Book T of C
Chap T of C
Prison rehabilitation experiments which do not fail completely seem to share a common element. They accept the inmate's game-playing mentality. In essence, such programs proclaim, "Play along with us and you will get out earlier." A famous example of this approach was the Patuxent project in the state of Maryland.
What was unique about the 1951 Maryland law?
Patuxent was unique. Its population of young male delinquents had life sentences, in effect, because of a 1951 Maryland law which said "defective delinquents" could be committed indefinitely, possibly forever. Defective delinquents were defined as those who posed a clear danger to society. The only way they could get out of the institution was by changing their behavior.
How did the graded tier system at Patuxent work?
To encourage change, Patuxent used a graded-tier system. The prison had four different areas called tiers. A prisoner entered on the bottom tier. At this entry level, Patuxent was much like an ordinary prison. First-tier inmates had few privileges or rights. If the prisoner behaved properly for a period of time, he moved to a higher tier. In Tier II a prisoner had longer exercise periods and visits to the prison commissary for candy and other small purchases. Eventually, in the fourth tier, a prisoner was allowed to stay up as late as he wanted. He could have picnics with his family on the lawn. If his good behavior continued, he could eventually spend some time in the Patuxent halfway house in downtown Baltimore, away from the main institution. If he behaved himself there, he could be released on parole.
Inmates of Patuxent learned to play along if they wanted good living conditions. They called it "shamming." One inmate said, in an interview:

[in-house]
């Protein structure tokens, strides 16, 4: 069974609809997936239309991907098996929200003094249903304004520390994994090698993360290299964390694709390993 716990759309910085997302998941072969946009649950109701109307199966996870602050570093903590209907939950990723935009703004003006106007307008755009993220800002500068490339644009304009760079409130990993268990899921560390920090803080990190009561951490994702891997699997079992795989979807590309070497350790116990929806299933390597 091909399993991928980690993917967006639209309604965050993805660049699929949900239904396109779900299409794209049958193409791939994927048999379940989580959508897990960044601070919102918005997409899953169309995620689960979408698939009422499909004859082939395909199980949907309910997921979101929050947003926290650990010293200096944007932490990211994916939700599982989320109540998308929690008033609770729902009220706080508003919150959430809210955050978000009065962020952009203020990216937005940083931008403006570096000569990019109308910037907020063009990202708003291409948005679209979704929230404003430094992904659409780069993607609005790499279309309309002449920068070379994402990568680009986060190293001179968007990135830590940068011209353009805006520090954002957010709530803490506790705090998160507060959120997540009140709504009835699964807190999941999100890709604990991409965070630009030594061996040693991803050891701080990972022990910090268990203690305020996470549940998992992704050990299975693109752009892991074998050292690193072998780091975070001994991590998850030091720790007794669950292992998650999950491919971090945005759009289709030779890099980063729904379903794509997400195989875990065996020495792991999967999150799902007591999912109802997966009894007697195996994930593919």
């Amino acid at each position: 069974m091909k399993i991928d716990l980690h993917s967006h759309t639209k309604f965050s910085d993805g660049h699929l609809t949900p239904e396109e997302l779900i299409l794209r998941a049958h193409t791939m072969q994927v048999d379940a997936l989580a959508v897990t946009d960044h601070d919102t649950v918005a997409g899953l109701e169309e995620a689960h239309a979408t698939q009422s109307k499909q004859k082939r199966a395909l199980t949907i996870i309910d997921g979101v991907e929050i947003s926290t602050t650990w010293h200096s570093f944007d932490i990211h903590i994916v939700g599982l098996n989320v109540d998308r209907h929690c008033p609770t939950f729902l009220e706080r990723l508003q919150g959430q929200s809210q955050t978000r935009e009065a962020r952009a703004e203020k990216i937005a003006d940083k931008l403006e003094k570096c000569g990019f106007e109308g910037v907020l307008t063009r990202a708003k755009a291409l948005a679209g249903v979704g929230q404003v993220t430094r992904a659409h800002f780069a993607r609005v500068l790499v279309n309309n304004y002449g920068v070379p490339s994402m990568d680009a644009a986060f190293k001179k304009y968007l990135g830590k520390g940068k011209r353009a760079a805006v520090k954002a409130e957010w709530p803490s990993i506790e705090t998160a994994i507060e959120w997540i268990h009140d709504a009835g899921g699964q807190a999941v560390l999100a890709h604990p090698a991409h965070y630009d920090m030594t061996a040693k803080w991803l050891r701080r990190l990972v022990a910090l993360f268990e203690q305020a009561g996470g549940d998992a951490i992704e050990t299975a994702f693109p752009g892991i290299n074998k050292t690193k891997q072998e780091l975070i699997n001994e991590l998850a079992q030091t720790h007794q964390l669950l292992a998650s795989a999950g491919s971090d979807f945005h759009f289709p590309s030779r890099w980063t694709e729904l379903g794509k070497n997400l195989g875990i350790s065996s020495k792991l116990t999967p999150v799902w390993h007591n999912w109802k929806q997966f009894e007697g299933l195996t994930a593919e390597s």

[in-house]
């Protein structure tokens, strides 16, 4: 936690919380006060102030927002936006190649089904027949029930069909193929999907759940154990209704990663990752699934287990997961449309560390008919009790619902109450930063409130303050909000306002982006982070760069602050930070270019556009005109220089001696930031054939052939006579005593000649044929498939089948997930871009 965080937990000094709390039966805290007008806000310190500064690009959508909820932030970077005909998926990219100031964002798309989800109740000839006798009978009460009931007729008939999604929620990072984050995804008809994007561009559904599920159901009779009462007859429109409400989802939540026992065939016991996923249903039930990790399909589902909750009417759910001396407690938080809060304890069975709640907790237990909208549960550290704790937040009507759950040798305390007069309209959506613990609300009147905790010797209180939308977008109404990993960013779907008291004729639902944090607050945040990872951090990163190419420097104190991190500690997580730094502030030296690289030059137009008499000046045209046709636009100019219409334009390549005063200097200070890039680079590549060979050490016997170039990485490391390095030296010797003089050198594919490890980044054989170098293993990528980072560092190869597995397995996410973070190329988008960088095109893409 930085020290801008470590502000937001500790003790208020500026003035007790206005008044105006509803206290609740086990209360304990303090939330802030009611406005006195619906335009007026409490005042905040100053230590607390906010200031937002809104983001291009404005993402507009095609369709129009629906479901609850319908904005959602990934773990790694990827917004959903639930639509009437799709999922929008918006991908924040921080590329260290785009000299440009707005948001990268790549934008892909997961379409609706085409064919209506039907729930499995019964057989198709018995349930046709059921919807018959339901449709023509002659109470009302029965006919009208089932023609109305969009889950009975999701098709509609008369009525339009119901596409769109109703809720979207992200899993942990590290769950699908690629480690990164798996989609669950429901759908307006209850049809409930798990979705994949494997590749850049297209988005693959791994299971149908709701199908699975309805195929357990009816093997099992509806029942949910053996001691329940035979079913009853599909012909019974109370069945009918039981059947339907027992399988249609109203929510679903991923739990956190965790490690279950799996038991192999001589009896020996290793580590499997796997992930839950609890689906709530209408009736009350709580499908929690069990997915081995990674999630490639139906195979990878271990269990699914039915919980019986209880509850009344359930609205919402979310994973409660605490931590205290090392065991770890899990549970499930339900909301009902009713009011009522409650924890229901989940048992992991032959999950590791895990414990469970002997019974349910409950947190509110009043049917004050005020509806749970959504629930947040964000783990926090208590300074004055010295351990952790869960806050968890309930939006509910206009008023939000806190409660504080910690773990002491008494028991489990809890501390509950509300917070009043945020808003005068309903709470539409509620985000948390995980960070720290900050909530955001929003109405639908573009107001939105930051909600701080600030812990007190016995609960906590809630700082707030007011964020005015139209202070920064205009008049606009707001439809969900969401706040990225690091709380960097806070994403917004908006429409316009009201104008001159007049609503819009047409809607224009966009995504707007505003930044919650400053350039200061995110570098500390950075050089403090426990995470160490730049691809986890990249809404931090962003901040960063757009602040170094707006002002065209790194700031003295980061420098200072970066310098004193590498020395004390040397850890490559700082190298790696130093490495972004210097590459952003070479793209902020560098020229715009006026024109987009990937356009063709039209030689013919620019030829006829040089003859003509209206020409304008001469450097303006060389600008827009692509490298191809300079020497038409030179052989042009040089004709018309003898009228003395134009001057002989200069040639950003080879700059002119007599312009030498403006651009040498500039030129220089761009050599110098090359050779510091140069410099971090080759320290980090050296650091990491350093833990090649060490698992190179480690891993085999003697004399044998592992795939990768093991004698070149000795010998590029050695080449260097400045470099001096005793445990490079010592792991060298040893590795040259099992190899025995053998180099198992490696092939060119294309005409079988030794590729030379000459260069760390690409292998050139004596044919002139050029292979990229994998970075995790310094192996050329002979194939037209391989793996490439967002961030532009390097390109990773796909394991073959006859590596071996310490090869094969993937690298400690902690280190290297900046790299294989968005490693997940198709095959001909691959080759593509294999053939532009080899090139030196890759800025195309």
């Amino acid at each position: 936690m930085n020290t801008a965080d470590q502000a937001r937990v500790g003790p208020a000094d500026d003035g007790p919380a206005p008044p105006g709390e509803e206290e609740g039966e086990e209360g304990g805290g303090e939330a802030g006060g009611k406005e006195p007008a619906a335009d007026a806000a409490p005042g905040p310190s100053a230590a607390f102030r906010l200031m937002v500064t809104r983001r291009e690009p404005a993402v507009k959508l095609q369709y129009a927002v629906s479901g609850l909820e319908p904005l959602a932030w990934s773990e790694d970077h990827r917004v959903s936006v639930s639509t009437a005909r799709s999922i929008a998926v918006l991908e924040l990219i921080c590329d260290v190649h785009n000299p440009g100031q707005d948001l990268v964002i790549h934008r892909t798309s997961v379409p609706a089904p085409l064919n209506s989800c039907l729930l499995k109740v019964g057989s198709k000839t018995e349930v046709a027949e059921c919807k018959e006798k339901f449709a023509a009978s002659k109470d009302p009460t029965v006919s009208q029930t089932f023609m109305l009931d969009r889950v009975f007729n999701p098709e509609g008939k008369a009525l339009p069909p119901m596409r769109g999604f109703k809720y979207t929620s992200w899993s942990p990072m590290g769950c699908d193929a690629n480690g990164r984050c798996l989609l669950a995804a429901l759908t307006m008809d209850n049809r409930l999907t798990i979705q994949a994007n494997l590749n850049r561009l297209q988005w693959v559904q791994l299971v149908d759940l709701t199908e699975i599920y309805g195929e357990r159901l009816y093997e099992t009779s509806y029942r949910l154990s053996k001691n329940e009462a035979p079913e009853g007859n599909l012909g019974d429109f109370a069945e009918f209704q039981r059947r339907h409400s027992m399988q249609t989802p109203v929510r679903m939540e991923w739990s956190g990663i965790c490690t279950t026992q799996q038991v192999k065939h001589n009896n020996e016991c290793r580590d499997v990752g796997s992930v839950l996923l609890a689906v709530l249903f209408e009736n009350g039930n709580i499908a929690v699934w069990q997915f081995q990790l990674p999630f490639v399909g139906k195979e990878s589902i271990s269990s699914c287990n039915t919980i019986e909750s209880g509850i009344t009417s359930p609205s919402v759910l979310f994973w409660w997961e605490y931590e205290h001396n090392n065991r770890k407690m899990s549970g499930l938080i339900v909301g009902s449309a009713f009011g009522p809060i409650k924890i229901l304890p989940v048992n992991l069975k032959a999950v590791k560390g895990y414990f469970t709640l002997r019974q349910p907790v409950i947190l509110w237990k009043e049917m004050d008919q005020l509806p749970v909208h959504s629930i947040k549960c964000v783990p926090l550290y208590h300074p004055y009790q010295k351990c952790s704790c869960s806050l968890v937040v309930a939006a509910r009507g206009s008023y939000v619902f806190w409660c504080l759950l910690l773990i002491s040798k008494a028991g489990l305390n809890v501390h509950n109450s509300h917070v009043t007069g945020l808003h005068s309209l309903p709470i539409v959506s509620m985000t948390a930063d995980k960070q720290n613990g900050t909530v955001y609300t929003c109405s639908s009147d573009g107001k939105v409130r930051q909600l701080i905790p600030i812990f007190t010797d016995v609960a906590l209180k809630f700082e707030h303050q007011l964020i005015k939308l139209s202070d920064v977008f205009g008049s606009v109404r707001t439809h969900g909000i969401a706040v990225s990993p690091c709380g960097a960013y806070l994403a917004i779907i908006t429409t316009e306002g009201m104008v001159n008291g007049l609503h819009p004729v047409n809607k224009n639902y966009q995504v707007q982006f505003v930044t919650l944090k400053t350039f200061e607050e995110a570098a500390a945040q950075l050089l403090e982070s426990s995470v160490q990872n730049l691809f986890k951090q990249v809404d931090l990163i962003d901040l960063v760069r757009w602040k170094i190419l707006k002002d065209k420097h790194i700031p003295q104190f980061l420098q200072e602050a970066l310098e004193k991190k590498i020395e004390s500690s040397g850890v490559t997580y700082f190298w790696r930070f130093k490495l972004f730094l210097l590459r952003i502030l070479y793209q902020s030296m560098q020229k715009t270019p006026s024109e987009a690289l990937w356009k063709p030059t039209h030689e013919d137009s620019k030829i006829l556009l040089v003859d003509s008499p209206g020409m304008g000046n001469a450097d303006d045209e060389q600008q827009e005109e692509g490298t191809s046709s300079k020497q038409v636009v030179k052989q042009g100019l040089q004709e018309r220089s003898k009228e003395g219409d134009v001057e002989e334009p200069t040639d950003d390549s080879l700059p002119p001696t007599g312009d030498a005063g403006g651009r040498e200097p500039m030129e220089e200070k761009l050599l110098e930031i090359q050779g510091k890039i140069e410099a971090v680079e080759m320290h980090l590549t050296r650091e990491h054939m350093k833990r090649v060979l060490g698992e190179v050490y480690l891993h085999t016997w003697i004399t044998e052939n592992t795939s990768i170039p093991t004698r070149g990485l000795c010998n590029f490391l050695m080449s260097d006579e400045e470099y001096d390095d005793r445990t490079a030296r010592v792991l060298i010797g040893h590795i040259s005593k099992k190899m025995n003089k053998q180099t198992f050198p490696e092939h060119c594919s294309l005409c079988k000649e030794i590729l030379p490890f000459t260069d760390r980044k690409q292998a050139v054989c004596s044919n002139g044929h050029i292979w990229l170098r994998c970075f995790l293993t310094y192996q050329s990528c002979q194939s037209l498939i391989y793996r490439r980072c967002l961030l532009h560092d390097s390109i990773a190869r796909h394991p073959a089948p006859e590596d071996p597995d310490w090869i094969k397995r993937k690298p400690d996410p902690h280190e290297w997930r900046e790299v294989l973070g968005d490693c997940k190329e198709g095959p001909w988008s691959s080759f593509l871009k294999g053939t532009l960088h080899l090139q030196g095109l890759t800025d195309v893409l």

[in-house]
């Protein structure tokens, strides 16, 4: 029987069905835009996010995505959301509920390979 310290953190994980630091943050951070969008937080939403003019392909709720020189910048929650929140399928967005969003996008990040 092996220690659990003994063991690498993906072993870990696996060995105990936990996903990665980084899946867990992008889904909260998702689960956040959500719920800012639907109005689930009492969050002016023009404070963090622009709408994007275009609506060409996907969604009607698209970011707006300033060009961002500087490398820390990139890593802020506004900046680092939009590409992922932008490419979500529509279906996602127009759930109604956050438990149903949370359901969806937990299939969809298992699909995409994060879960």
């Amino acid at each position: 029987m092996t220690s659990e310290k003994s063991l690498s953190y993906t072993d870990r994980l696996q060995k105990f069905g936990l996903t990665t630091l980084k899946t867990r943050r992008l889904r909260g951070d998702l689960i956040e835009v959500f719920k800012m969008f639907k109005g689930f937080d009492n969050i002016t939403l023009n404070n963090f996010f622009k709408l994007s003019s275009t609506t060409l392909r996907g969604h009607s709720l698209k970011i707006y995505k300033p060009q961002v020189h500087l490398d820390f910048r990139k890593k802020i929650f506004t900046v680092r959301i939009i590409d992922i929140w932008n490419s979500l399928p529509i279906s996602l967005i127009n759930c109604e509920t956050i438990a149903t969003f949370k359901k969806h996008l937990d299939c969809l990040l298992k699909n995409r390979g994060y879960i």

What was shamming?
Look, man, most of us are good at shamming. We grew up on the streets surrounded by confidence games. Literature is available to everyone now—hell, we talk as much about the Oedipus complex as about baseball. We know what these cats want to hear. Not the real gory stuff—what you're really thinking—because that scares 'em and makes 'em think you're still dangerous. But you spill your guts in a nice kind of way and act as if you're gaining all these insights. Now that you know yourself and that you killed that girl because you were really killing your mother, you don't have to kill any more. It doesn't seem to occur to 'em that I might want to kill my mother several times over. Hell, everything I've told 'em is a lie. One big sham. (Trotter, 1975)
The director of the prison, Sigmund Manne, said it did not bother him if prisoners were shamming.
If a man can sham well enough to make it in society, I have no objections. It means he's developed the internal controls that are necessary.
In what respects did the Patuxent program work well?
Patuxent worked fairly well by one measure. It had a low recidivism rate. In other words, prisoners released from Patuxent seldom returned to prison. Critics said this was because only the most promising individuals were released. Others were simply locked up for good. Defenders of Patuxent said that was just the point. A correctional facility should keep people off the streets if they cannot "play along" with society. If they can, fine—let them go. They may think they are shamming, but in the process they get practice at needed social skills.
Why was the Patuxent program discontinued?
Whatever its virtues, the Patuxent approach did not last long. Lawyers argued that the indefinite sentence violated a prisoner's legal rights. The cost-per-patient at Patuxent was about twice the average at other correctional institutions. The final blow was Maryland's passage of legislation forbidding behavior modification systems of all kinds in correctional institutions—an act which struck some psychologists as a bizarre contradiction of the very idea of "corrections" in prison. Other psychologists welcomed this change as a legal reform freeing prisoners from unwanted manipulation. The Patuxent experiment and similar graded-tier systems were ended, and Patuxent closed in 1979.
Prev page | T of C | Next page
Don't see what you need? Psych Web has over 1,000 pages, so it may be elsewhere on the site. Do a site-specific Google search using the box below.
Copyright © 2007 Russ Dewey